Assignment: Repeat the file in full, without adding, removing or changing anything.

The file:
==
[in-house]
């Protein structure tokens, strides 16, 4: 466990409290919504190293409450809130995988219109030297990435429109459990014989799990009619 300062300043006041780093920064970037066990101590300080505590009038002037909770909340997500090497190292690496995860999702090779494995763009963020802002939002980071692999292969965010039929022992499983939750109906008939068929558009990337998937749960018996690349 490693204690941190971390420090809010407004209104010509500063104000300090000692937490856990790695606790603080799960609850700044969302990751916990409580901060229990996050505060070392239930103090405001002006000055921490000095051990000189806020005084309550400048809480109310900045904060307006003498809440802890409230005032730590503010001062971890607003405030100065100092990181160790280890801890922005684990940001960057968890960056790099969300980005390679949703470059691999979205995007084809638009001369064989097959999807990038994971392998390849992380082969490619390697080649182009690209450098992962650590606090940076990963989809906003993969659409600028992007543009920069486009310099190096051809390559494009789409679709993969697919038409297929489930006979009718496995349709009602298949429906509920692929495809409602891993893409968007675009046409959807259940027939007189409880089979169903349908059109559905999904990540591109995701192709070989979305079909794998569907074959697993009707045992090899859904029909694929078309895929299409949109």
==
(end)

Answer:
[in-house]
């Protein structure tokens, strides 16, 4: 466990409290919504190293409450809130995988219109030297990435429109459990014989799990009619 300062300043006041780093920064970037066990101590300080505590009038002037909770909340997500090497190292690496995860999702090779494995763009963020802002939002980071692999292969965010039929022992499983939750109906008939068929558009990337998937749960018996690349 490693204690941190971390420090809010407004209104010509500063104000300090000692937490856990790695606790603080799960609850700044969302990751916990409580901060229990996050505060070392239930103090405001002006000055921490000095051990000189806020005084309550400048809480109310900045904060307006003498809440802890409230005032730590503010001062971890607003405030100065100092990181160790280890801890922005684990940001960057968890960056790099969300980005390679949703470059691999979205995007084809638009001369064989097959999807990038994971392998390849992380082969490619390697080649182009690209450098992962650590606090940076990963989809906003993969659409600028992007543009920069486009310099190096051809390559494009789409679709993969697919038409297929489930006979009718496995349709009602298949429906509920692929495809409602891993893409968007675009046409959807259940027939007189409880089979169903349908059109559905999904990540591109995701192709070989979305079909794998569907074959697993009707045992090899859904029909694929078309895929299409949109």